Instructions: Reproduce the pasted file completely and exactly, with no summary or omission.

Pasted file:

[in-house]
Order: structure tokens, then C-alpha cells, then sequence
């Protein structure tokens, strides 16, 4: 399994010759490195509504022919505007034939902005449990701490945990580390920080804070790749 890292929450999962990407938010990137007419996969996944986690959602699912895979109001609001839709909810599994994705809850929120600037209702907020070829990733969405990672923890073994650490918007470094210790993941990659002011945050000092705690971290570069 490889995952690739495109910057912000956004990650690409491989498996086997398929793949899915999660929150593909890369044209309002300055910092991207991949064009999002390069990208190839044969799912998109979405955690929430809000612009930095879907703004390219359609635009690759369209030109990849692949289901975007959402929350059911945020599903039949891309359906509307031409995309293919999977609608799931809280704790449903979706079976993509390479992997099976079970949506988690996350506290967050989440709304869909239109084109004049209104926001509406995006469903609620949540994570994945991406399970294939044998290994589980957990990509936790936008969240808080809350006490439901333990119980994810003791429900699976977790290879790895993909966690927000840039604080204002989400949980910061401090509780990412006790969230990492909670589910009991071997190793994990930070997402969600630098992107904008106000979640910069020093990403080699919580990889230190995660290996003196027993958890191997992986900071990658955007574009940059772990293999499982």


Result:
[in-house]
Order: structure tokens, then C-alpha cells, then sequence
């Protein structure tokens, strides 16, 4: 399994010759490195509504022919505007034939902005449990701490945990580390920080804070790749 890292929450999962990407938010990137007419996969996944986690959602699912895979109001609001839709909810599994994705809850929120600037209702907020070829990733969405990672923890073994650490918007470094210790993941990659002011945050000092705690971290570069 490889995952690739495109910057912000956004990650690409491989498996086997398929793949899915999660929150593909890369044209309002300055910092991207991949064009999002390069990208190839044969799912998109979405955690929430809000612009930095879907703004390219359609635009690759369209030109990849692949289901975007959402929350059911945020599903039949891309359906509307031409995309293919999977609608799931809280704790449903979706079976993509390479992997099976079970949506988690996350506290967050989440709304869909239109084109004049209104926001509406995006469903609620949540994570994945991406399970294939044998290994589980957990990509936790936008969240808080809350006490439901333990119980994810003791429900699976977790290879790895993909966690927000840039604080204002989400949980910061401090509780990412006790969230990492909670589910009991071997190793994990930070997402969600630098992107904008106000979640910069020093990403080699919580990889230190995660290996003196027993958890191997992986900071990658955007574009940059772990293999499982």